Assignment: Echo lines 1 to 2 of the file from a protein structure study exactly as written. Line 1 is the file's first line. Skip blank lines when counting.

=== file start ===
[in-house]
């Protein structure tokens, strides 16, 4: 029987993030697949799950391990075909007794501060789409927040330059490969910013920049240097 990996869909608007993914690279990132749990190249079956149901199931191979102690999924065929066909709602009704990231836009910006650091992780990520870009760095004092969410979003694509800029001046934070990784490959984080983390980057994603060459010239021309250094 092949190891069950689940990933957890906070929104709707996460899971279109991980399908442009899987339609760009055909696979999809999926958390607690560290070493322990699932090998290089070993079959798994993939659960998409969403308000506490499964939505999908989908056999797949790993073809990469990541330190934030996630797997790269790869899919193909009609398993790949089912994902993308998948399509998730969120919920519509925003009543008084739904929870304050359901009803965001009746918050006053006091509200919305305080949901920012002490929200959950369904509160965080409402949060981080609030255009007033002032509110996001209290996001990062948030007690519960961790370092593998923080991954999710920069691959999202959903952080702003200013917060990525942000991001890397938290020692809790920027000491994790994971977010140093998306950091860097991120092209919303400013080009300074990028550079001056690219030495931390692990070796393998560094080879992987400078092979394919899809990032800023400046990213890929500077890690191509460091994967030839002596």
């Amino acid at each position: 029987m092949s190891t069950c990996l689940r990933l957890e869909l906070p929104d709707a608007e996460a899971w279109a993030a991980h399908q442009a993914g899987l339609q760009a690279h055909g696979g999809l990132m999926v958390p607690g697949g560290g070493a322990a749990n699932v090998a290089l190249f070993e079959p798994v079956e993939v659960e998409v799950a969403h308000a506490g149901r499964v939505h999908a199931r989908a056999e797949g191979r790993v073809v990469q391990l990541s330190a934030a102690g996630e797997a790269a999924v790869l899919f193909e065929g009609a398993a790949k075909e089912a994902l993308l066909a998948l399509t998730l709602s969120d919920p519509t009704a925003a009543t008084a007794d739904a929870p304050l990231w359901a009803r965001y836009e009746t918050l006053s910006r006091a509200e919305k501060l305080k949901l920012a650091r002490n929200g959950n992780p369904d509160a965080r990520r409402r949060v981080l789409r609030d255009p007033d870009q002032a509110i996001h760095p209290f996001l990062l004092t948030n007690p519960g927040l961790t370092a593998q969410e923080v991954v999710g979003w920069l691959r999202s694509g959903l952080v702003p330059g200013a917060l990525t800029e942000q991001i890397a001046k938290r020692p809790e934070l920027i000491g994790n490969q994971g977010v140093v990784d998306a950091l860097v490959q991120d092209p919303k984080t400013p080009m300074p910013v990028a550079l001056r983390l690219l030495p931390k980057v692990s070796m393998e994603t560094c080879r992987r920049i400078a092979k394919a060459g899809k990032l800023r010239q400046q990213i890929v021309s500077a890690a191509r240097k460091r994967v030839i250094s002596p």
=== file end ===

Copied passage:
[in-house]
């Protein structure tokens, strides 16, 4: 029987993030697949799950391990075909007794501060789409927040330059490969910013920049240097 990996869909608007993914690279990132749990190249079956149901199931191979102690999924065929066909709602009704990231836009910006650091992780990520870009760095004092969410979003694509800029001046934070990784490959984080983390980057994603060459010239021309250094 092949190891069950689940990933957890906070929104709707996460899971279109991980399908442009899987339609760009055909696979999809999926958390607690560290070493322990699932090998290089070993079959798994993939659960998409969403308000506490499964939505999908989908056999797949790993073809990469990541330190934030996630797997790269790869899919193909009609398993790949089912994902993308998948399509998730969120919920519509925003009543008084739904929870304050359901009803965001009746918050006053006091509200919305305080949901920012002490929200959950369904509160965080409402949060981080609030255009007033002032509110996001209290996001990062948030007690519960961790370092593998923080991954999710920069691959999202959903952080702003200013917060990525942000991001890397938290020692809790920027000491994790994971977010140093998306950091860097991120092209919303400013080009300074990028550079001056690219030495931390692990070796393998560094080879992987400078092979394919899809990032800023400046990213890929500077890690191509460091994967030839002596």